A lot of helpful “you can do it too” type writing books try to give you ideas on how to find inspiration. You will see examples of how to look around you, look at your experiences, or think about things you like and maybe consider combinations (Like in the classic Hollywood pitch style: “It’s ___ meets ___”). For me, I find none of that works.
“Thinking” for inspiration, rarely gives off enough of a spark to carry a project through to a satisfying fruition. Yes, you might finish a draft of something, sure, but it will never be as good, in my opinion, as an idea that overwhelms your consciousness or wakes you up in the middle of the night like a scream.
A good book needs a spark.
Part 1: The Spark
One of my favorite examples of finding inspiration is around my novel Megan. To understand what I mean, I need to give a little back history on myself up to this point. My wife and I had just moved away from LA, back to my home state of Michigan.
While Michigan is hardly the hotbed for new upcoming writers, I had my writing degree from USC, and a great agent in New York representing my books; so, really, I thought I didn’t need anything more. “Why deal with the madness of LA, unless you have to?,” I thought. I decided to let my agent deal with all that while I followed my wife to the University of Michigan and her dream for an MFA in Dance.
The thing is I was the last writer really on my agent’s radar and the more time slipped by, the more I needed to take deep breaths to control my sanity. Because I was in Michigan, I wasn’t in LA, I was losing contacts, and I was becoming more and more irrelevant… and then I was working Temp. ARGH!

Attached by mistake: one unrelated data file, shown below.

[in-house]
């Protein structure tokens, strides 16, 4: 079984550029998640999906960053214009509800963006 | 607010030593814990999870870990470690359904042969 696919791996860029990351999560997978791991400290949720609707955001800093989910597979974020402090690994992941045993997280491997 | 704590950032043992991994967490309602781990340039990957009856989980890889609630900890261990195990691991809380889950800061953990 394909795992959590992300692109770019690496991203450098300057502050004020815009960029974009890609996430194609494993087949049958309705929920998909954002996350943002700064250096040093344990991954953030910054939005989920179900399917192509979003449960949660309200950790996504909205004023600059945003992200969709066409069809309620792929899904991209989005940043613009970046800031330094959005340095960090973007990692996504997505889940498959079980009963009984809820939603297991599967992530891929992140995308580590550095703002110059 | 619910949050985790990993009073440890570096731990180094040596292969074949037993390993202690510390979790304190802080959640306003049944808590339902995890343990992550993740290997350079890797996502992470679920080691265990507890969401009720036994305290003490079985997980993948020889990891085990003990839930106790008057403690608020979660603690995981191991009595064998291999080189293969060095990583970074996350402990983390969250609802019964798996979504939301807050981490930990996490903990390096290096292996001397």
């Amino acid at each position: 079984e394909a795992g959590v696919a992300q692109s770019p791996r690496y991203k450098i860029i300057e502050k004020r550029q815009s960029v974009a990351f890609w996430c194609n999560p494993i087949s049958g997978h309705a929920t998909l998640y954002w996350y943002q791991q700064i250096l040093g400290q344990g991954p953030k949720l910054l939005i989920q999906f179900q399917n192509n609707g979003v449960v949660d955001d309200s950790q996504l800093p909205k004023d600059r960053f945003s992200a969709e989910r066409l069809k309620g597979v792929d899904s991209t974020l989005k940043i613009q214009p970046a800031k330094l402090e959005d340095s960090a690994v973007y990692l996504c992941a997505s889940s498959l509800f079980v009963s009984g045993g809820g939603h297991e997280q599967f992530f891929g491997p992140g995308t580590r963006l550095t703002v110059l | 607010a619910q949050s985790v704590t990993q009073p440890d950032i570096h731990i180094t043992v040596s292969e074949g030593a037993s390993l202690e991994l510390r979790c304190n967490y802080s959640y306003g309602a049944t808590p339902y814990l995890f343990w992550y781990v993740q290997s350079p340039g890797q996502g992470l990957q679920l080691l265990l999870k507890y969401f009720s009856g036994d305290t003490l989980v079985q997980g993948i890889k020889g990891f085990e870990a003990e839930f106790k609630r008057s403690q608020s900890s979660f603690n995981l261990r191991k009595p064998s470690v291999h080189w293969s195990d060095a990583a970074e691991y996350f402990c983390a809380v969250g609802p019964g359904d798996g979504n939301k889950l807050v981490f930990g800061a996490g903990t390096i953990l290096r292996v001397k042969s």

Is there anything more depressing than working temp? Seriously? On the career ladder? Hardly, you aren’t even near the ladder. The ladder is way over there, you aren’t allowed to touch the ladder. This was definitely not where I saw myself after graduating from USC. Where were the long lines at book readings and award ceremonies?
I did temp job after temp job helping support my wife through school, while spending my evenings writing my books and checking nonstop for e-mails from my agent, which were fewer and farther between.
By the start of this tale, my agent had two of my books to represent, Cassandra on the Island (my thesis from USC, still unpublished) and my newest My Problem With Doors (which was published later here); they were not looking for a third unpublished book, and had hinted that as well to me. They were, as they explained, having enough issues trying to figure out how to sell Doors, which was a time-traveling adventure trying to be a lot more than a time-traveling adventure (in theme and in literary terms). To be honest, I was not making it easy for them, since I was not creating what I would consider pop lit. Sue me, I wanted to do something new artistic as well as tell an entertaining story…
OK, so there is the scene— I’m away from a writing homeland, my agent doesn’t want more books from me, and I am working lousy temp jobs.
So of course my mind would come up with an idea!
I was working a data entry temp job that was in the evening (Probably one of the worst I had ever had), and I began to wonder how many other people around me really wanted to be there until 1 AM typing in bills on trucks and shipments (Yeah, painful), debating about who our boss was having an affair with (That is not a joke, he was doing that with someone on the staff, making the evenings that much more awkward). Yet, that environment was the initial spark as I began to imagine the dream alter egos of the people around me.
One weekend my wife and I were driving home from my parents’ house when it hit me like a punch. I asked my wife to write down a sentence for me. She scurried in her purse and using something from her makeup and on an old envelope wrote, “But in Megan’s imagination she was a princess.” I still have that envelope around.